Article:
professionals have repeatedly claimed that official waiting lists regularly „underestimate
the true length of time patient‟ have to wait for procedures. The length of the waiting
list depends on how waiting times are measured. „The NHS does not record or monitor
the total time that patients wait from seeing their family doctor to being treated in
hospital.‟ 5 There are inpatients and outpatients waiting lists. The former list covers the
time a patient waits from being referred for hospital treatment by a consultant until they
are admitted whereas the latter list covers the out patient list, which covers the time a
patient waits from seeing a GP until they are seen by a consultant.

The inpatients and outpatients list showed that there were 1,007,000 patients on the
inpatients list on March 31 2001. Of these, 246,000 patients had been on the list for
more than six months and 42,000 patients had been waiting more than a year. The only
data available from the outpatients list covers people who have been waiting longer than
13 weeks to see a consultant for the first time - there were 284,000 people on this list on
March 31, 2001. 6

                                               Ordinary and Day Case Admissions
                                               Patients waiting for admission              % of patients
                                Total          by number of months waiting                waiting (months)
           Period
                               Waiting
                                             <3        3~5       6~11       12~17   18+    <3    <6    <12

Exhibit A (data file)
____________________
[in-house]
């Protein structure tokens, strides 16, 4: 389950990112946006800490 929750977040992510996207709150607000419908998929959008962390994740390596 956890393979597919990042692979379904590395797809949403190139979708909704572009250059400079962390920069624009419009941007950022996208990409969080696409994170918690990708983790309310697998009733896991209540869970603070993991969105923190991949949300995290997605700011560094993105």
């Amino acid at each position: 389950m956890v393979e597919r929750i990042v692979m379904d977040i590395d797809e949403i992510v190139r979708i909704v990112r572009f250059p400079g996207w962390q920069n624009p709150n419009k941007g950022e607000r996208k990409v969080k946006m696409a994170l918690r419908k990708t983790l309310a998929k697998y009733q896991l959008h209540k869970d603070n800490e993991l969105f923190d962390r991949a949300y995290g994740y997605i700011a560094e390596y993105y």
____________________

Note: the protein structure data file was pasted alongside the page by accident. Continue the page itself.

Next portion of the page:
31 December 2000     1,034,381 524,918 242,336 217,912 49,205              10     51    74    95
              31 March 2001    1,006,727 520,944 239,792 203,833 41,941             217     52    76    96
               30 June 2001    1,037,875 505,178 265,537 220,471 46,333             356     49    74    96
         30 September 2001     1,035,302 510,105 247,741 232,786 44,462             208     49    73    96
          31 December 2001     1,050,221 536,483 254,615 227,354 31,760               9     51    75    97
Percentage Change
     30 September 2001 - 31
                                         1        5          3      -2        -29   N/A
            December 2001
     31 December 2000 - 31
                                         2        2          5          4     -35   N/A
           December 2001

UK summary - Qtr 3 : to 31 Dec 20017


These figures keep fluctuating over time but have experienced an overall decline to an
average of 5000 patients waiting for surgery for over 18 months at any given time. The
waiting times have generally reduced from the 12- 18 month band to the 9- 11 month
band in the last 3 years. However, even though the waiting times have been reduced, the



5
  http://society.guardian.co.uk/nhsperformance/story/0,8150,547195,00.html
6
  Source- http://society.guardian.co.uk/nhsperformance/story/0,8150,547195,00.html
7
  http://www.doh.gov.uk/waitingtimes/grn20012/g2001_y00.htm


                                                  11
overall waiting list still includes just under 1 million patients. This is exemplified by the
latest waiting times table below:




UK Summary – to 29 February 2004 8


Efforts have been made by „thinktanks‟ across UK to calculate the total waiting time.
The Centre for Economic and Business Research (CEBR) acts as one such thinktank
and claims that the total average waiting time for NHS patients in England was more
than 28 weeks up to June 30, 2001.

The CEBR's study also identified „regional variations‟ of waiting times across the
country. The study indicated a growing „north south divide in hospital waiting times,
with lengthening delays for patients in the south-east. The longest average waiting time
was 217 days in the south-east while the shortest was 180 days in the Trent region.‟ 9



II. III. Inadequacies of the above facts and figures


The Department of Health claims the statistics provided by the CEBR analysis are
"riddled with inaccuracies" because researchers had merely added the inpatients and
outpatients waiting times together. Hence, the national audit office (NAO), which acts
as a parliamentary watchdog, prepared a report (Inpatient and outpatient waiting in the